• Flavor Over Fiber • Snap Bean Eating Quality • Recommended Snap Bean Varieties
What Is Johnny's Snap Bean Advantage?
Snap beans are widely grown and go by many different colloquial names — bush beans, string beans, and green beans, to name just three of their favored aliases. But when choosing the beans we'd rather grow and bring to the table, there's just one thing we put above all else: FLAVOR. We grow beans to feed ourselves and others, so when selecting our bean varieties, it all boils down to the eating experience for us.
The Case for the Crooked Bean
View All Our Bush Beans…
Two primary characteristics govern the eating quality of beans: flavor and fiber. The more flavor the better, and the less fiber the better.
Beans for processing get cut up during the canning or freezing process, so the straightness of processing beans is not critical, and a breeder of processing beans can focus on selecting for better flavor and lower fiber.
Water stress is a cultural factor that can strongly influence bean pod shape and quality. To grow beautiful beans, it's important to ensure regular watering or irrigation during the flowering, pod set, and pod growth stages, to keep water stress to a minimum.
Fresh market beans, in contrast — the ones you see in the produce section of the supermarket — are conventionally bred for straightness, to make them prettier as well as easier to pack and ship and stack and store. Straightness in fresh market beans requires their tissues to contain a much higher percentage of fiber than processing beans, and hence they are not nearly as tender to the tooth as processing types.
Because we select first and foremost for flavor, Johnny's beans may not be quite as straight as your typical supermarket bean — but they are much more enjoyable!
Other Important Traits in Snap Beans
Here are some additional criteria that are important for us when selecting our snap beans (as well as other types of beans).
- Seed color. In cool, moist soils, dark-seeded beans germinate better than white-seeded beans. The reason most modern commercial beans are white-seeded is because they look better when processed. The seeds of dark-seeded varieties become grayish when processed.
- Upright plant habit. We look for beans with a sturdy, upright growth habit. A plant that stands up well will minimize pod-to-soil contact, which results in less disease and fewer rotten bean pods. An upright plant is easier to weed and to pick.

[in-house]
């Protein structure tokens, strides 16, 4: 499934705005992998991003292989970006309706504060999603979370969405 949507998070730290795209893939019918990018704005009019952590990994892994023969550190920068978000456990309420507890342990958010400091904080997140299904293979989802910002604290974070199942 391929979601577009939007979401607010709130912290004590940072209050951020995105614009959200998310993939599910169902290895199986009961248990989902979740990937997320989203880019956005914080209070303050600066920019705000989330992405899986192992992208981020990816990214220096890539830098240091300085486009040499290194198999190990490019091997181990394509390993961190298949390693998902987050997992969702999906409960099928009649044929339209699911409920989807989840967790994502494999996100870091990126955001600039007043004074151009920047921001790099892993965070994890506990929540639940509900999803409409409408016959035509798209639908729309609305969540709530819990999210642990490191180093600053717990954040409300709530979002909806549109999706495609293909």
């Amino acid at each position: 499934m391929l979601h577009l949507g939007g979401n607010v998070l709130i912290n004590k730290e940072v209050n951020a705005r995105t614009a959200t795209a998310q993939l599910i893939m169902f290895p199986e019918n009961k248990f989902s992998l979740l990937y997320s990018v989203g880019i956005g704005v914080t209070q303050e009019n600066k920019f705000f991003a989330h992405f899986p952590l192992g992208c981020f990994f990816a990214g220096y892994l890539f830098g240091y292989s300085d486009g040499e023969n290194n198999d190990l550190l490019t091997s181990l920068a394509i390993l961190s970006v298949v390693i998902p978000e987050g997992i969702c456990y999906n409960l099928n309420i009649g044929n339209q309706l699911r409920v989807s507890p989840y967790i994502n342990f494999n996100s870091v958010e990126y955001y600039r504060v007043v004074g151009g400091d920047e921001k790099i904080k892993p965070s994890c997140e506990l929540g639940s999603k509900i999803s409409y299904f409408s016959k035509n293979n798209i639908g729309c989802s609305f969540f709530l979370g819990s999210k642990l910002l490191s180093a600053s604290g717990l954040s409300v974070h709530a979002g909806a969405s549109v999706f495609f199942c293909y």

- Yield. Pick, Pick, Pick! The key to maximizing yield is to keep the plant picked so it continues to produce. For a crop like beans, this means every 5–7 days for regular bush beans, and every other day for filet beans.
Snap Bean Varieties to Consider Growing
Johnny's line of beans includes a delicious selection of snap varieties. Here are some recommendations for season-long snap bean success.
- Start your season with the dark-seeded 'Provider,' which germinates well in cooler soils. Then move into the tried and true 'Jade' — dependably dark green and prolific.
- Keeping up with bean picking can be tiresome — but a variety like 'E-Z Pick' can make life easier. They are more easily detached from the plant; hence the name.
- Chefs and gourmands will appreciate 'Tavera.' With its smaller pod it is especially well suited to being served "whole on the plate."
- Brighten up the display or plate with some vivid purple and yellow beans, like 'Amethyst' and 'Rocdor.' Note that purple beans become green when cooked, whereas yellow beans (aka wax beans) stay yellow.
- For 3 colors from one bean planting, be sure to check out 'Trilogy' — particularly nice for those with smaller plots, backyard gardens, and urban growing.
- To compare the bushy, mounding types of snap beans, see our Bush Bean Comparison Chart.